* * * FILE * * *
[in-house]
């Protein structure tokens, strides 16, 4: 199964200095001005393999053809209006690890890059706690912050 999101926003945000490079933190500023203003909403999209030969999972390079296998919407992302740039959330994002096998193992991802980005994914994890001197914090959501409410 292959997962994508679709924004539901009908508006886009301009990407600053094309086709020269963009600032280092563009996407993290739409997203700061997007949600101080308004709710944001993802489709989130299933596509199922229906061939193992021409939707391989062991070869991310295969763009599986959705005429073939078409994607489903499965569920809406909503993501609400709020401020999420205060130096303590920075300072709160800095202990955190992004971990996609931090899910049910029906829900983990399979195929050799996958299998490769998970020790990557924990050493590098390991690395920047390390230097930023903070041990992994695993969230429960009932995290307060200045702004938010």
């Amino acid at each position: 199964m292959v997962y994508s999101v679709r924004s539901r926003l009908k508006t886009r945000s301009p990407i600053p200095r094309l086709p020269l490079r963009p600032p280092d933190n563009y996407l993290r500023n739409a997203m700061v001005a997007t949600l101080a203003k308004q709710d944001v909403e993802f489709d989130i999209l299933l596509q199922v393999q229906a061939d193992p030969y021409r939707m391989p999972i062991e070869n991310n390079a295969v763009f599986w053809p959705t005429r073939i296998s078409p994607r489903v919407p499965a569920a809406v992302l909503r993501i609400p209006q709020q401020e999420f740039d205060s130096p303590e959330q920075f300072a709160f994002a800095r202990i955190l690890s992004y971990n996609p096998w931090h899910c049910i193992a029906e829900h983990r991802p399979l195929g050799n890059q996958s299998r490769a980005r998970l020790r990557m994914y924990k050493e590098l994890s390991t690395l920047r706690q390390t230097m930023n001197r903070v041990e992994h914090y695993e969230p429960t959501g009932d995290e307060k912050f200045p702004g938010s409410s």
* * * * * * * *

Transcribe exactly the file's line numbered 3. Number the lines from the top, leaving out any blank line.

């Amino acid at each position: 199964m292959v997962y994508s999101v679709r924004s539901r926003l009908k508006t886009r945000s301009p990407i600053p200095r094309l086709p020269l490079r963009p600032p280092d933190n563009y996407l993290r500023n739409a997203m700061v001005a997007t949600l101080a203003k308004q709710d944001v909403e993802f489709d989130i999209l299933l596509q199922v393999q229906a061939d193992p030969y021409r939707m391989p999972i062991e070869n991310n390079a295969v763009f599986w053809p959705t005429r073939i296998s078409p994607r489903v919407p499965a569920a809406v992302l909503r993501i609400p209006q709020q401020e999420f740039d205060s130096p303590e959330q920075f300072a709160f994002a800095r202990i955190l690890s992004y971990n996609p096998w931090h899910c049910i193992a029906e829900h983990r991802p399979l195929g050799n890059q996958s299998r490769a980005r998970l020790r990557m994914y924990k050493e590098l994890s390991t690395l920047r706690q390390t230097m930023n001197r903070v041990e992994h914090y695993e969230p429960t959501g009932d995290e307060k912050f200045p702004g938010s409410s």